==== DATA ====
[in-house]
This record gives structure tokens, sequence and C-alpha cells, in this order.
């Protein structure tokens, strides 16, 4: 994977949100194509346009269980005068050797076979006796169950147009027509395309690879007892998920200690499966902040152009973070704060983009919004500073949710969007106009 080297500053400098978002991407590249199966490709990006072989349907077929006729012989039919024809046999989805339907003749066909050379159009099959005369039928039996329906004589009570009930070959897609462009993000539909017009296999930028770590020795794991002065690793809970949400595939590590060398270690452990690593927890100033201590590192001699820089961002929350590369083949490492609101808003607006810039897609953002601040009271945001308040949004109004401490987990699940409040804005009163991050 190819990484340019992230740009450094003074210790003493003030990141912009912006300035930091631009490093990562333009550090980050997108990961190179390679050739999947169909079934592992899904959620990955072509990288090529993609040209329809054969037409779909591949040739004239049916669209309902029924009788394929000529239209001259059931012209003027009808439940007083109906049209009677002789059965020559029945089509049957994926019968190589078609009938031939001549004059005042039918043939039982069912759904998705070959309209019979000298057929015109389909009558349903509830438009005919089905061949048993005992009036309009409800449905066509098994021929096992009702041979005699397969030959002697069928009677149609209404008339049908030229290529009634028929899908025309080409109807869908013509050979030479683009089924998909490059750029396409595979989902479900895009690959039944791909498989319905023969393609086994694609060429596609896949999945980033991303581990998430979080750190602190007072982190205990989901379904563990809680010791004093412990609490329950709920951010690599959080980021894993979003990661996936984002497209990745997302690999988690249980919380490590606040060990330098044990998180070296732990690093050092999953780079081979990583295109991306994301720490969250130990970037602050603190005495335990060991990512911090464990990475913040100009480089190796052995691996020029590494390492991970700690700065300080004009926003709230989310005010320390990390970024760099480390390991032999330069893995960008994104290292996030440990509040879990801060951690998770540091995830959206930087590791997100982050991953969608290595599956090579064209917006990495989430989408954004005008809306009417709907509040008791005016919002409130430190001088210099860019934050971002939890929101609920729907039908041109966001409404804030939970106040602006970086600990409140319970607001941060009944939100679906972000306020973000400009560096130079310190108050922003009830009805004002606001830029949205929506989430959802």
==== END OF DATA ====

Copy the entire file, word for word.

[in-house]
This record gives structure tokens, sequence and C-alpha cells, in this order.
């Protein structure tokens, strides 16, 4: 994977949100194509346009269980005068050797076979006796169950147009027509395309690879007892998920200690499966902040152009973070704060983009919004500073949710969007106009 080297500053400098978002991407590249199966490709990006072989349907077929006729012989039919024809046999989805339907003749066909050379159009099959005369039928039996329906004589009570009930070959897609462009993000539909017009296999930028770590020795794991002065690793809970949400595939590590060398270690452990690593927890100033201590590192001699820089961002929350590369083949490492609101808003607006810039897609953002601040009271945001308040949004109004401490987990699940409040804005009163991050 190819990484340019992230740009450094003074210790003493003030990141912009912006300035930091631009490093990562333009550090980050997108990961190179390679050739999947169909079934592992899904959620990955072509990288090529993609040209329809054969037409779909591949040739004239049916669209309902029924009788394929000529239209001259059931012209003027009808439940007083109906049209009677002789059965020559029945089509049957994926019968190589078609009938031939001549004059005042039918043939039982069912759904998705070959309209019979000298057929015109389909009558349903509830438009005919089905061949048993005992009036309009409800449905066509098994021929096992009702041979005699397969030959002697069928009677149609209404008339049908030229290529009634028929899908025309080409109807869908013509050979030479683009089924998909490059750029396409595979989902479900895009690959039944791909498989319905023969393609086994694609060429596609896949999945980033991303581990998430979080750190602190007072982190205990989901379904563990809680010791004093412990609490329950709920951010690599959080980021894993979003990661996936984002497209990745997302690999988690249980919380490590606040060990330098044990998180070296732990690093050092999953780079081979990583295109991306994301720490969250130990970037602050603190005495335990060991990512911090464990990475913040100009480089190796052995691996020029590494390492991970700690700065300080004009926003709230989310005010320390990390970024760099480390390991032999330069893995960008994104290292996030440990509040879990801060951690998770540091995830959206930087590791997100982050991953969608290595599956090579064209917006990495989430989408954004005008809306009417709907509040008791005016919002409130430190001088210099860019934050971002939890929101609920729907039908041109966001409404804030939970106040602006970086600990409140319970607001941060009944939100679906972000306020973000400009560096130079310190108050922003009830009805004002606001830029949205929506989430959802």